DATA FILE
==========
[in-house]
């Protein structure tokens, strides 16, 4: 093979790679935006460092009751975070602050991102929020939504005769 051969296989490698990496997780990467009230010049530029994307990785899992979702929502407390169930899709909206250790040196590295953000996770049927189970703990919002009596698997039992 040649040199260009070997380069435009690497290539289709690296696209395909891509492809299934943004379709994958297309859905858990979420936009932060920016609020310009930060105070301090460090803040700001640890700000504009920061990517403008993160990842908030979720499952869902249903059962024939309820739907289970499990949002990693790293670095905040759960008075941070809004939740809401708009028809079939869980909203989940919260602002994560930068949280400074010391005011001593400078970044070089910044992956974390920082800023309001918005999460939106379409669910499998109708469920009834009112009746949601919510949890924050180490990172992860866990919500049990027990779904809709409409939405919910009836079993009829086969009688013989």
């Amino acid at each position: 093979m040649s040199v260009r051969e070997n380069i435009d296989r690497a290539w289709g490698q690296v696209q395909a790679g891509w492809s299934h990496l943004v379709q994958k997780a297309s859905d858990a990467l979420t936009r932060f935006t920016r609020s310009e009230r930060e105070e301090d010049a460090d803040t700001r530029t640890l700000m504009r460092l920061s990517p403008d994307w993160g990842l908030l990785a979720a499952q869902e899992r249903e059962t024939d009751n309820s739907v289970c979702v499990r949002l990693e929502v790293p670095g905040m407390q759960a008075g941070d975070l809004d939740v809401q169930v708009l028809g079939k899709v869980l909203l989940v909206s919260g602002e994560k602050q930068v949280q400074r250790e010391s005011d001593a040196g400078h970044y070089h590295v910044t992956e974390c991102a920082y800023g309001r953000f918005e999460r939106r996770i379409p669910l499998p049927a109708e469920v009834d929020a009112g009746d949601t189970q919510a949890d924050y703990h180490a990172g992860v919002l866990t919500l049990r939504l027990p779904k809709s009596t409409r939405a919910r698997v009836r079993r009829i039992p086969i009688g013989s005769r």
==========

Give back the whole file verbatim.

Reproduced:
[in-house]
């Protein structure tokens, strides 16, 4: 093979790679935006460092009751975070602050991102929020939504005769 051969296989490698990496997780990467009230010049530029994307990785899992979702929502407390169930899709909206250790040196590295953000996770049927189970703990919002009596698997039992 040649040199260009070997380069435009690497290539289709690296696209395909891509492809299934943004379709994958297309859905858990979420936009932060920016609020310009930060105070301090460090803040700001640890700000504009920061990517403008993160990842908030979720499952869902249903059962024939309820739907289970499990949002990693790293670095905040759960008075941070809004939740809401708009028809079939869980909203989940919260602002994560930068949280400074010391005011001593400078970044070089910044992956974390920082800023309001918005999460939106379409669910499998109708469920009834009112009746949601919510949890924050180490990172992860866990919500049990027990779904809709409409939405919910009836079993009829086969009688013989």
């Amino acid at each position: 093979m040649s040199v260009r051969e070997n380069i435009d296989r690497a290539w289709g490698q690296v696209q395909a790679g891509w492809s299934h990496l943004v379709q994958k997780a297309s859905d858990a990467l979420t936009r932060f935006t920016r609020s310009e009230r930060e105070e301090d010049a460090d803040t700001r530029t640890l700000m504009r460092l920061s990517p403008d994307w993160g990842l908030l990785a979720a499952q869902e899992r249903e059962t024939d009751n309820s739907v289970c979702v499990r949002l990693e929502v790293p670095g905040m407390q759960a008075g941070d975070l809004d939740v809401q169930v708009l028809g079939k899709v869980l909203l989940v909206s919260g602002e994560k602050q930068v949280q400074r250790e010391s005011d001593a040196g400078h970044y070089h590295v910044t992956e974390c991102a920082y800023g309001r953000f918005e999460r939106r996770i379409p669910l499998p049927a109708e469920v009834d929020a009112g009746d949601t189970q919510a949890d924050y703990h180490a990172g992860v919002l866990t919500l049990r939504l027990p779904k809709s009596t409409r939405a919910r698997v009836r079993r009829i039992p086969i009688g013989s005769r």